The system may include a third fuel tank and a fifth processor arranged to receive an output from a fuel-gauging probe in the third tank and to provide an output indicative of fuel quantity in the third tank, the fifth processor being connected to supply an output signal to both the third and fourth processors. The fuel-gauging probe in the third tank is preferably connected to supply an output signal to the third or fourth processor without processing by the fifth processor. The fifth processor is preferably of identical construction to the first, second, third and fourth processors. The system may include two data concentrator circuits associated with the third tank arranged to convert the output signals from the fuel-gauging probe in the third tank into a digital form, the fifth processor being connected to receive the output from one of the data concentrator circuits associated with the third tank, and the other of the data concentrator circuits associated with the third tank being connected to supply its output to either the third or fourth processor.
A fuel-gauging system for an aircraft will now be described, by way of example, with reference to the accompanying drawings.
FIG. 1 is a schematic diagram of a system for two fuel tanks; and
FIG. 2 is a schematic diagram of a system for three fuel tanks.
With reference first to FIG. 1, there is shown a fuel-gauging system 100 for measuring the quantity of fuel in the left tank 1 and the right tank 2 of an aircraft. The left tank 1 has at least two fuel height probes 10 and 11, although usually more than two probes are provided to enable the orientation of the fuel surface to be determined in different aircraft attitudes. The probes 10 and 11 are ultrasonic fluid height probes, such as of the kind described in GB2265219 or GB2265005, although any other conventional probe could be used, such as a capacitance probe. The tank also includes a temperature sensor 12, a densitometer 13 and a water detector 14 of conventional construction. Identical probes 20 and 21 and sensors 22 to 24 are included in the right tank 2, which is of the same shape as the left tank 1.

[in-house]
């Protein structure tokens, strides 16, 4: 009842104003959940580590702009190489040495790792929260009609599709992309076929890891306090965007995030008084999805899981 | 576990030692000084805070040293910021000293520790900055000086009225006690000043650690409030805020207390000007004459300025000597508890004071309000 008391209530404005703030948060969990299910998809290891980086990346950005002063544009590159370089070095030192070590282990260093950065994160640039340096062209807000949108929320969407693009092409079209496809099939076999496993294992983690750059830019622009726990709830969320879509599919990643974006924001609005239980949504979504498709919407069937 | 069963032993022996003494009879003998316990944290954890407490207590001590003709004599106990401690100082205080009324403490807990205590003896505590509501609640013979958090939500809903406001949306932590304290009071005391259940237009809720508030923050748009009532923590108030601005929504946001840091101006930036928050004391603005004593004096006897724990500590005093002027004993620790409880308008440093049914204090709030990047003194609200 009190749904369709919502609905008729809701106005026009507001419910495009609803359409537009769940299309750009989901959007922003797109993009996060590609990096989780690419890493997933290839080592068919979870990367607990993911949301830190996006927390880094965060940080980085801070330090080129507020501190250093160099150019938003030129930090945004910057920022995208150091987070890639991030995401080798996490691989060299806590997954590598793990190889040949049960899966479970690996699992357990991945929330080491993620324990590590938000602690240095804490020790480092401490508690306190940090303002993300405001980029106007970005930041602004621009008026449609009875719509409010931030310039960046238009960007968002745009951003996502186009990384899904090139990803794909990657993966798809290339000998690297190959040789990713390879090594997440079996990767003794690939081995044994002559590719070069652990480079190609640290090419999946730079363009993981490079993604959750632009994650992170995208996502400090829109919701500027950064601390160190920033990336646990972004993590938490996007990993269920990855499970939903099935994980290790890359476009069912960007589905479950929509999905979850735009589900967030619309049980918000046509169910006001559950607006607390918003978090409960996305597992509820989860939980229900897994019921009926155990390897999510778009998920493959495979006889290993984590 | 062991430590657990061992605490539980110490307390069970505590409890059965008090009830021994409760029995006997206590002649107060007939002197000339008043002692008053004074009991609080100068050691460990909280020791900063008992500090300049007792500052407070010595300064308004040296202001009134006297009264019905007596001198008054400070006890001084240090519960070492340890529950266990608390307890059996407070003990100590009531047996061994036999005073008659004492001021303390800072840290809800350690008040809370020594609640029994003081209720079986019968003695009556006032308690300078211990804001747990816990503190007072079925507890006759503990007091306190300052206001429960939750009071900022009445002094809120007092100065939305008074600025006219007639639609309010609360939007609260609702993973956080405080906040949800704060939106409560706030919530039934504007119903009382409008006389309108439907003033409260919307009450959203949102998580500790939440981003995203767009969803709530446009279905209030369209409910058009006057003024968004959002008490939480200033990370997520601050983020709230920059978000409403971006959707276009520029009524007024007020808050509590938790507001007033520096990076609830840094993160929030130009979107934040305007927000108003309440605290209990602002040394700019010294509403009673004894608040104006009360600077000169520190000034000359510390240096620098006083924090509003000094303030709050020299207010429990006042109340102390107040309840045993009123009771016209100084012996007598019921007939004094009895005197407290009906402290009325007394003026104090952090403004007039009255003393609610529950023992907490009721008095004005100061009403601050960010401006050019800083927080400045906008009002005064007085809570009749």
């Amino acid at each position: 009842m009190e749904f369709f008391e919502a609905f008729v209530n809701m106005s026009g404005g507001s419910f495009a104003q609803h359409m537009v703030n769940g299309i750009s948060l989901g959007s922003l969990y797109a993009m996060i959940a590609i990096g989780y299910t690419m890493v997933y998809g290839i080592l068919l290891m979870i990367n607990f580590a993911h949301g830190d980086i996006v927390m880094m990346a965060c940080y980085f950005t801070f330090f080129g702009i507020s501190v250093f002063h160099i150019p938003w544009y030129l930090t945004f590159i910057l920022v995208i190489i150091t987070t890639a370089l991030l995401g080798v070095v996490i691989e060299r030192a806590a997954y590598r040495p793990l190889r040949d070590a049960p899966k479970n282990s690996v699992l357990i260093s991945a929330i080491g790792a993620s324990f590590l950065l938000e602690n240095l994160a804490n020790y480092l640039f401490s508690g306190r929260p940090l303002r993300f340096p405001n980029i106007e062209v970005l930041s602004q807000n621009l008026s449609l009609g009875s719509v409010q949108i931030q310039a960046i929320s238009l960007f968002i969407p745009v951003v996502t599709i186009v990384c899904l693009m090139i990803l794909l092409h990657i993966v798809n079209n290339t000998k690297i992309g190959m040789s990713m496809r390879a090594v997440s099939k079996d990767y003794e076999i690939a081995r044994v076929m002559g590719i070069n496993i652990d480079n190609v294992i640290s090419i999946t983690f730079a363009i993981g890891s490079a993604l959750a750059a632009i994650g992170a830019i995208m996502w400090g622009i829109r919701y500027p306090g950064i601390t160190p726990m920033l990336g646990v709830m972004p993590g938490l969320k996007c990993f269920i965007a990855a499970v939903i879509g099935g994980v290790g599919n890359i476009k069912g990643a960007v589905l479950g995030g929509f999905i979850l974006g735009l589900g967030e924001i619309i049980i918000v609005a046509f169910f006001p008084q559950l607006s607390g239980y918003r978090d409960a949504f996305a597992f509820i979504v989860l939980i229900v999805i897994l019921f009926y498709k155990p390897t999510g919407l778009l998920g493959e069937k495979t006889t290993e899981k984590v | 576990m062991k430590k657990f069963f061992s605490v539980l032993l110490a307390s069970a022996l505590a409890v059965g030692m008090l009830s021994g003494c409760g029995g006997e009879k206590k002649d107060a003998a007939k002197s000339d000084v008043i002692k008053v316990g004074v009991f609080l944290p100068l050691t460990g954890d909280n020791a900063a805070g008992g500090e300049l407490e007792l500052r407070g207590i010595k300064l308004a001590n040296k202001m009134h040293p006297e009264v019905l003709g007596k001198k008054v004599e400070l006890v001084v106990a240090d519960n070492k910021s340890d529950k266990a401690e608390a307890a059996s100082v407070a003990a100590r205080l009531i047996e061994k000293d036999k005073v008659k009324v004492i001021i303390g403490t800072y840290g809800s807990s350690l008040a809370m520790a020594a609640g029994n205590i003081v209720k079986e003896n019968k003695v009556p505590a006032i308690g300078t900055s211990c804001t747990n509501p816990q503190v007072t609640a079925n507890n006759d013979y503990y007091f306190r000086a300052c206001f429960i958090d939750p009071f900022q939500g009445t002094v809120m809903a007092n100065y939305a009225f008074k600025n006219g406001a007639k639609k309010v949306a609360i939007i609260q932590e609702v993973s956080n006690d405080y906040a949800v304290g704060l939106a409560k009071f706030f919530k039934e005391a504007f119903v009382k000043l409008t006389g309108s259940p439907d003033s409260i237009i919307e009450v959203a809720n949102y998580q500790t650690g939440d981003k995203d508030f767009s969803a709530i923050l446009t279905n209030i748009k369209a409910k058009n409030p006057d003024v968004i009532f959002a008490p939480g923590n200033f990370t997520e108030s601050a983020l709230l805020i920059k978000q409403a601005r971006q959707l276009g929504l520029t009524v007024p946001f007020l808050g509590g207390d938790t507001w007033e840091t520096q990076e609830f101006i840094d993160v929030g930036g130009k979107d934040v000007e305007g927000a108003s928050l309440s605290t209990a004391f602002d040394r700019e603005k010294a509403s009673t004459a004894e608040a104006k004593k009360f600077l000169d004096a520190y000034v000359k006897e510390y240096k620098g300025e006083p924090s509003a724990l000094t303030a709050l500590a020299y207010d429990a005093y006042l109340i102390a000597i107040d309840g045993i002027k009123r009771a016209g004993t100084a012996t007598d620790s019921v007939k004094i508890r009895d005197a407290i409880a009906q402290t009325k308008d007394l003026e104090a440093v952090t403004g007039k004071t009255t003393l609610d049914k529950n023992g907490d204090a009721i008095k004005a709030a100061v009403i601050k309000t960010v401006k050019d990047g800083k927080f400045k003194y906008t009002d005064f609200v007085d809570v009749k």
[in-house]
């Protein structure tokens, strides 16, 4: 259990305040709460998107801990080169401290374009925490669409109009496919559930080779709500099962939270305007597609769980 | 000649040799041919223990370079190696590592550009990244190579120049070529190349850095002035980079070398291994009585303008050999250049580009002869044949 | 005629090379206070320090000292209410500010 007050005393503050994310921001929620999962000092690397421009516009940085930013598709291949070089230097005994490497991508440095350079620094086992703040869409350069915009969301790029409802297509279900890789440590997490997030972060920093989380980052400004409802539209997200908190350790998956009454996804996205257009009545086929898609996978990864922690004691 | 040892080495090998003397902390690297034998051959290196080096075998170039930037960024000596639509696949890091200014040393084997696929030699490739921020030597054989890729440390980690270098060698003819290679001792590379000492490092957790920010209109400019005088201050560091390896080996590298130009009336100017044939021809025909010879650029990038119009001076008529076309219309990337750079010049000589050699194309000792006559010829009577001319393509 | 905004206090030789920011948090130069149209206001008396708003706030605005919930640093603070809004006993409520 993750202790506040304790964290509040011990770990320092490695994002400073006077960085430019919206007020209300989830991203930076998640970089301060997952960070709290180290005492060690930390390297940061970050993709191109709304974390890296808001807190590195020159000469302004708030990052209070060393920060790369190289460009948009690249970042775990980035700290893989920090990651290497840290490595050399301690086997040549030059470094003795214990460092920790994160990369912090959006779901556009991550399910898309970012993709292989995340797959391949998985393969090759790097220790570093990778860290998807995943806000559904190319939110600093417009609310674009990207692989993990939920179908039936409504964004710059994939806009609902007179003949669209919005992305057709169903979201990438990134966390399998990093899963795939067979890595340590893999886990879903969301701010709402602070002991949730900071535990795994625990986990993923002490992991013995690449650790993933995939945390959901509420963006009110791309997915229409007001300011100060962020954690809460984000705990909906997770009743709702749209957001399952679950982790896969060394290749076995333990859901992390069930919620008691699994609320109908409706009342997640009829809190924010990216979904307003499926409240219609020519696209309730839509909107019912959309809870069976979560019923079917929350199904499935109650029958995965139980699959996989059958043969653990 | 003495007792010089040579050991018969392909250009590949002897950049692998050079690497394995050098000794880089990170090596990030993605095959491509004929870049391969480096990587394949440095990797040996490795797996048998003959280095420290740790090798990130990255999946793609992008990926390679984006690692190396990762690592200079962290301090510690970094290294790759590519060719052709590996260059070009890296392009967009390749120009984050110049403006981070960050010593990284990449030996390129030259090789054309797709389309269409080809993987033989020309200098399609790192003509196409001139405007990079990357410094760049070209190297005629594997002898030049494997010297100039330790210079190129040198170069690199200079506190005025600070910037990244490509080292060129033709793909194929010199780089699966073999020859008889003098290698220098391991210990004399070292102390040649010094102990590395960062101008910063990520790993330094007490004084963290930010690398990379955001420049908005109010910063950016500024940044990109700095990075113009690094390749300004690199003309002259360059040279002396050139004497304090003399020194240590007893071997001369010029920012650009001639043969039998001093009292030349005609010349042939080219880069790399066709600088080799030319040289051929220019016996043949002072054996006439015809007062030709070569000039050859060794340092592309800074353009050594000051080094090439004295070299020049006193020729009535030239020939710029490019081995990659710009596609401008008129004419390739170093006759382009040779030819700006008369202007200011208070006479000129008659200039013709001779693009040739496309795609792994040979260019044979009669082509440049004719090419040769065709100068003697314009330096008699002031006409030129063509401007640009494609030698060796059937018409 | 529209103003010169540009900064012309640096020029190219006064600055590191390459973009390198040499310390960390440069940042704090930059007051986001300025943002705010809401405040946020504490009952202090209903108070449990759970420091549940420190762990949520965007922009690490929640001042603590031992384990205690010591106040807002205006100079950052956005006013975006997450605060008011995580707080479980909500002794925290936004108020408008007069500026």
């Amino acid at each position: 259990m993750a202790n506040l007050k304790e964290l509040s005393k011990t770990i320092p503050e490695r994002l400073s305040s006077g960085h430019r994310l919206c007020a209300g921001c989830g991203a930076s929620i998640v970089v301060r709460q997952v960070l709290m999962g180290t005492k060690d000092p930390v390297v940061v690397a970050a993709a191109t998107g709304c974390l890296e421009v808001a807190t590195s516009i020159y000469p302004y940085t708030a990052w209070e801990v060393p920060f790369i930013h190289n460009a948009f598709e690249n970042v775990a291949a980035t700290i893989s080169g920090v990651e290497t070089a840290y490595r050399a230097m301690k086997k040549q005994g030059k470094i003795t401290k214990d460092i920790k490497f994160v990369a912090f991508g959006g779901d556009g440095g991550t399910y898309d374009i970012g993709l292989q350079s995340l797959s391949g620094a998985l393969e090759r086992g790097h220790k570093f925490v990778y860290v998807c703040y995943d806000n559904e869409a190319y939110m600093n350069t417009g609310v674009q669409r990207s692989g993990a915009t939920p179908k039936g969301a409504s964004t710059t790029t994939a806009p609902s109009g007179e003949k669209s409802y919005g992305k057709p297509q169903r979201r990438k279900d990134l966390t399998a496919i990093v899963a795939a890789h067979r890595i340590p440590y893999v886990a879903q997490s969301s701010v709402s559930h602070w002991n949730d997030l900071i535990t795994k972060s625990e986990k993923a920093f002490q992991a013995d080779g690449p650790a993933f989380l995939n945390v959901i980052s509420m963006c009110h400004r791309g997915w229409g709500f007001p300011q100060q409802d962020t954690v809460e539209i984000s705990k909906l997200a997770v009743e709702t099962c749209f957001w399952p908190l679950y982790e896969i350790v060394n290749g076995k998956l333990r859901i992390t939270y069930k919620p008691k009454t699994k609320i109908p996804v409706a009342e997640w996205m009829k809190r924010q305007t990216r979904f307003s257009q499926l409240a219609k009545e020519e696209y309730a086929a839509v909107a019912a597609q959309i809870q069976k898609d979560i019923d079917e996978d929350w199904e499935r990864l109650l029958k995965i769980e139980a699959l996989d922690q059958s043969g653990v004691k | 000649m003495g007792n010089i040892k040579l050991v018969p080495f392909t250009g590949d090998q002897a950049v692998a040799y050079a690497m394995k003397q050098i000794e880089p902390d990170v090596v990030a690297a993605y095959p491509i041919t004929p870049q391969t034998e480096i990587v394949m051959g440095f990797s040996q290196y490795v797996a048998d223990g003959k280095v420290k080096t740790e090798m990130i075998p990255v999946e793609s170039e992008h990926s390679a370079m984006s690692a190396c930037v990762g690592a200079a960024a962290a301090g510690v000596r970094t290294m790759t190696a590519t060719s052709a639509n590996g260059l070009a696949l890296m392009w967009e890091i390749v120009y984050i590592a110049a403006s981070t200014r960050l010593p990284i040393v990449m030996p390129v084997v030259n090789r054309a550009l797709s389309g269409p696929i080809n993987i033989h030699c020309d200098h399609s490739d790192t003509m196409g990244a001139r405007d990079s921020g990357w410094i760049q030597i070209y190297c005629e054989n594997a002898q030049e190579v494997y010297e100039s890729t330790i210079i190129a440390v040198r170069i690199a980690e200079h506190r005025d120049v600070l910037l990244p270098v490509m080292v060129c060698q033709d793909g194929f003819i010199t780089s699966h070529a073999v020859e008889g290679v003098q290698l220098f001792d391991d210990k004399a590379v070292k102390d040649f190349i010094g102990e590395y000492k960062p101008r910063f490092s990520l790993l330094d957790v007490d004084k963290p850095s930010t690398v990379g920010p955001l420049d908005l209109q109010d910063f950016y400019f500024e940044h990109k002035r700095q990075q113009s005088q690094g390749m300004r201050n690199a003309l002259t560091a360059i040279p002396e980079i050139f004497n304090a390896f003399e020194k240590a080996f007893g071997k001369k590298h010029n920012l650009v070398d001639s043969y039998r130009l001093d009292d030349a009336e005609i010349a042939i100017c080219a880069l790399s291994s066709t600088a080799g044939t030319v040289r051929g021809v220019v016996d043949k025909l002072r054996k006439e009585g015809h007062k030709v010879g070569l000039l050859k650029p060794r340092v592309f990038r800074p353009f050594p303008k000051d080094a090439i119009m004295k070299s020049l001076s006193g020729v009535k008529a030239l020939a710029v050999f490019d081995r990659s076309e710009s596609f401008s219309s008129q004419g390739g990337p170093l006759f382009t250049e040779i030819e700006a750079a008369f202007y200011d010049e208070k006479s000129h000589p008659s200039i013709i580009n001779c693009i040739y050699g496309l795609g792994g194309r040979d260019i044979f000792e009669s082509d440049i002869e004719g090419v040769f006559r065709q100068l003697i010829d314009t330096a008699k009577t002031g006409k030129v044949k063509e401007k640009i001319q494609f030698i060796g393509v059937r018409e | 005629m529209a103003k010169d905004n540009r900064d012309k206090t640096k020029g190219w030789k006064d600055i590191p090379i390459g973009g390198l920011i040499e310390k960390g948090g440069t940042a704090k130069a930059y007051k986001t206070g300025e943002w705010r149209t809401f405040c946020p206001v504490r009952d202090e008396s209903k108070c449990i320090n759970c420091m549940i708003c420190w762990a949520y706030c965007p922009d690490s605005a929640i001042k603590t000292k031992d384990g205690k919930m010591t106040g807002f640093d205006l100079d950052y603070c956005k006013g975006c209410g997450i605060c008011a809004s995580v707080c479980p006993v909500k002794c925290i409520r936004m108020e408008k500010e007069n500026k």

The outputs of the probes 10 and 11 and the sensors 12 to 14 are connected to a data concentrator 31, which has two identical, parallel circuits 32 and 33 both of which receive the tank output signals. The circuits 32 and 33 convert the tank outputs into digital signals and provide nominally-identical signals onto respective data lines 34 and 35. The outputs from the right tank 2 are similarly converted into digital signals in a data concentrator 41, identical to the left data concentrator 31, and supplied on lines 44 and 45. Because the quantity of fuel in the left tank 1 will not in general be the same as that in the right tank 2, the signals on lines 34 and 35 will differ from those on lines 44 and 45.
The left lane has a first processor or tank circuit 36 having its input connected to the data line 34. The tank circuit 36 computes the quantity of fuel in the left tank 1 in terms of mass or volume. Similarly, the right lane has a second processor or tank circuit 46 with an input connected to the data line 44. The tank circuit 46 computes the quantity of fuel in the right tank 2. These signals indicating the quantity of fuel in the left and right tanks are supplied on lines 37 and 47 respectively to third and fourth processors or input/output circuits 38 and 48. The input/output circuit 38 in the left lane also receives signals on line 47 from the right lane tank circuit 46 so that it can compute the total mass of fuel in the two tanks 1 and 2. The right lane input/output circuit 48 also receives signals on line 37 from the left tank circuit 36 and computes the total mass of fuel. The data lines 35 and 45 are connected to the inputs of the input/output circuits 38 and 48 but, in normal operation, the circuits do not respond to signals on these lines. The outputs of the circuits 38 and 48 are supplied on lines 39 and 49 to respective ARINC databus cards 60 and 61, which communicate the fuel-gauging information to the aircraft instrumentation and controls.